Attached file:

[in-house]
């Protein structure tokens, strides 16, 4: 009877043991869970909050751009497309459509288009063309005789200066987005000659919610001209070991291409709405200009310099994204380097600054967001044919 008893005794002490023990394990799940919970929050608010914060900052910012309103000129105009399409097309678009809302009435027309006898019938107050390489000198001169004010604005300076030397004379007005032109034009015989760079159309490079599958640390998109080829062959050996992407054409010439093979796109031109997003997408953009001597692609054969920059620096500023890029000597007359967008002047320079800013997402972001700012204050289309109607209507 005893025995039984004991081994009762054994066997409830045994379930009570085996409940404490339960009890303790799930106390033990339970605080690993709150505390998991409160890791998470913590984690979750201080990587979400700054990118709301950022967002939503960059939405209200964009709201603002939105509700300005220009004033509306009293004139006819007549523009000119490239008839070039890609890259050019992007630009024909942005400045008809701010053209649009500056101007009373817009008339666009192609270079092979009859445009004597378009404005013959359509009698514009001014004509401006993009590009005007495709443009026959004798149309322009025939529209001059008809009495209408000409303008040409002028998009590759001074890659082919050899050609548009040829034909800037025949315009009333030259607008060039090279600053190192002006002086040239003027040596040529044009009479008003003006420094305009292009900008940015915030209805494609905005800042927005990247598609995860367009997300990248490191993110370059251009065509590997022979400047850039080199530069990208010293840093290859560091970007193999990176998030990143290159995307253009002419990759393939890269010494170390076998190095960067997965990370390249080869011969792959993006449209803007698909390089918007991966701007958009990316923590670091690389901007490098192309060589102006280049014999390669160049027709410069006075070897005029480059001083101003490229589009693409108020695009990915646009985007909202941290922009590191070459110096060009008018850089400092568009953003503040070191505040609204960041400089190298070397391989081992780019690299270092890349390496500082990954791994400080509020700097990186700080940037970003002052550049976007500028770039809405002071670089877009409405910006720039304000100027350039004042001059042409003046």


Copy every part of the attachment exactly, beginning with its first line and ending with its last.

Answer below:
[in-house]
């Protein structure tokens, strides 16, 4: 009877043991869970909050751009497309459509288009063309005789200066987005000659919610001209070991291409709405200009310099994204380097600054967001044919 008893005794002490023990394990799940919970929050608010914060900052910012309103000129105009399409097309678009809302009435027309006898019938107050390489000198001169004010604005300076030397004379007005032109034009015989760079159309490079599958640390998109080829062959050996992407054409010439093979796109031109997003997408953009001597692609054969920059620096500023890029000597007359967008002047320079800013997402972001700012204050289309109607209507 005893025995039984004991081994009762054994066997409830045994379930009570085996409940404490339960009890303790799930106390033990339970605080690993709150505390998991409160890791998470913590984690979750201080990587979400700054990118709301950022967002939503960059939405209200964009709201603002939105509700300005220009004033509306009293004139006819007549523009000119490239008839070039890609890259050019992007630009024909942005400045008809701010053209649009500056101007009373817009008339666009192609270079092979009859445009004597378009404005013959359509009698514009001014004509401006993009590009005007495709443009026959004798149309322009025939529209001059008809009495209408000409303008040409002028998009590759001074890659082919050899050609548009040829034909800037025949315009009333030259607008060039090279600053190192002006002086040239003027040596040529044009009479008003003006420094305009292009900008940015915030209805494609905005800042927005990247598609995860367009997300990248490191993110370059251009065509590997022979400047850039080199530069990208010293840093290859560091970007193999990176998030990143290159995307253009002419990759393939890269010494170390076998190095960067997965990370390249080869011969792959993006449209803007698909390089918007991966701007958009990316923590670091690389901007490098192309060589102006280049014999390669160049027709410069006075070897005029480059001083101003490229589009693409108020695009990915646009985007909202941290922009590191070459110096060009008018850089400092568009953003503040070191505040609204960041400089190298070397391989081992780019690299270092890349390496500082990954791994400080509020700097990186700080940037970003002052550049976007500028770039809405002071670089877009409405910006720039304000100027350039004042001059042409003046």